Henry had told her repeatedly not to discuss her condition. But so many people asked about it and offered their advice, that he understood how difficult it would be for Olivia to always deflect the topic. He felt uncomfortable listening to her tell strangers about her treatments, especially the more extreme ones he had tried. But at the same time, he understood her need to express thoughts from her mind as a defense mechanism for dealing with the trauma. He had decided to let her discuss it, reframe any descriptions that mischaracterized her experiences and cut her off if she goes too far.

“Well,” Greyson smiled at Olivia, “I had a condition called Epilepsy when I was a kid. It made me kind of shake. I had it for a long time, like from when I was a little older than you are.”

“He sure did.” Greyson thought about how pathetic it might sound to work in that he had briefly appeared in a television show, but Olivia’s wide-eyed interest drew it out of him. “I was an actor on a television show and before each show, the acupuncture doctor would take me into my dressing room and poke me with the needles to help make sure it didn’t happen in the middle of the production.”

Olivia’s face lit up and she leaned in closer to him.

“Were you on the Disney Channel?”


In an 8-foot square office with drab, greenish-grey walls in a remote corner of the Westchester County Airport, Logistics Manager Ruben Herrera leaned back in his cracked leather office chair, gazing at two computer monitors on his desk. Images of little airplane icons floated above a green and blue map on one monitor. The other monitor displayed a soccer game in a video window on the ESPN Desportes web site.

Ruben rocked back in his seat, occasionally looking out a small window into a garage where several baggage handling trucks skirted in and out of a large sunny opening across a 100-foot bay. Ahead of the massive garage door sat a 1,000-yard runway where 737s and prop planes ambled in from the much longer landing area of the airport.

Ruben watched an American Airlines DC10 pass the opening. In the background, a small man-made berm separated the million-dollar homes of Greenwich, Connecticut from the ugly operations of his little regional airport.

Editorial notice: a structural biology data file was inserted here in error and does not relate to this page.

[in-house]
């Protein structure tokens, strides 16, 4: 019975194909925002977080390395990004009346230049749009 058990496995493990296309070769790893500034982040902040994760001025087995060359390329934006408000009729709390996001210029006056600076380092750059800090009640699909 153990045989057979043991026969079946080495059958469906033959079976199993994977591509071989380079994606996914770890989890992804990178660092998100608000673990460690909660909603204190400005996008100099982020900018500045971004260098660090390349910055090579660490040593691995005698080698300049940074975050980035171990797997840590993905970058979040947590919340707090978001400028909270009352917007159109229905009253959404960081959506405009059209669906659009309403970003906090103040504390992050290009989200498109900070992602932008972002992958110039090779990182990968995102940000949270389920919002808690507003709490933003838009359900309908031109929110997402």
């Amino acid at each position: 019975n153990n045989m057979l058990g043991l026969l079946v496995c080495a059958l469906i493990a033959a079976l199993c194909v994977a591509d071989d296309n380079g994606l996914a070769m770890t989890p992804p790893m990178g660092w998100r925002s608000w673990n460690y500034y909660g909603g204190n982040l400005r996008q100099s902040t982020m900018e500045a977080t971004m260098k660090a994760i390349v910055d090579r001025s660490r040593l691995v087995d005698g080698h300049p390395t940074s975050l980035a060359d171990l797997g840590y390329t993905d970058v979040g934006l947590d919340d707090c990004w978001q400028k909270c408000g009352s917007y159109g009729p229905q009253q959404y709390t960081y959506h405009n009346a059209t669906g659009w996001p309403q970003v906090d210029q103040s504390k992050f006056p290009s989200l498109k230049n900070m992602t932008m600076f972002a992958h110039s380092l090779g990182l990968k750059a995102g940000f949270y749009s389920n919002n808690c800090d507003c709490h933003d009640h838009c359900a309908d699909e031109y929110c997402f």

Ruben’s spine tingled at the reference and he sat up immediately. He paused before collecting himself, relaxing his shoulders and mulling his response. Seconds seemed like minutes as his mind raced through a myriad of harsh memories and painful emotions. He moved his fingers to the keyboard tentatively. The words formulated in his mind as he hit each letter, producing what seemed like a routine answer, pronounced in deep airline jargon.

Affirmative. Class three peripheral. Non-Operational malfunction.”

What does it mean?” the text from his highly efficient Ops Manager replied quickly.

Emergency change of plans,” he told himself in silence.

hmmmm …” the IM screen replied.

He glared at the little blue and white chat window as if watching ice melt. A bead of sweat formed above his hairline and threatened to roll down his forehead.

Ruben peered out over the monitor, straining to see into the sky beyond the bay doors. He paused again for a long time. Suppressed memories of his service in Iraq swirled into his mind.

I will handle that one myself,” typed Ruben.

He quickly got up from his seat to meet the plane at arrival. He grabbed his key ring and threw a set of badges around his neck. He started toward the door and then stopped to post one last reply.


Greyson watched Olivia bound through the lounge like an animated version of the little stuffed rabbit in her hand. She chatted with it. She hugged it. She hid it and then searched for it in a little game of Hide and Seek. Her hiccups reverberated throughout the room. Greyson had grown acutely aware of the little noise and found a kind of cuteness in the tiny hic sound. But the business crowd around them never looked up, never acknowledged her and probably didn’t even hear the repetitive sound.

“Excuse me sir,” the twangy server who had found Olivia so adorable moved into Greyson’s vision. “Did y’all say you were an Actor?”

“Hot Dang,” she managed to gasp in the quietest, most professional manner he had ever seen. “You were Shiloh St. Croix. Y’all were really good. I remember it from back from when I was in High School.”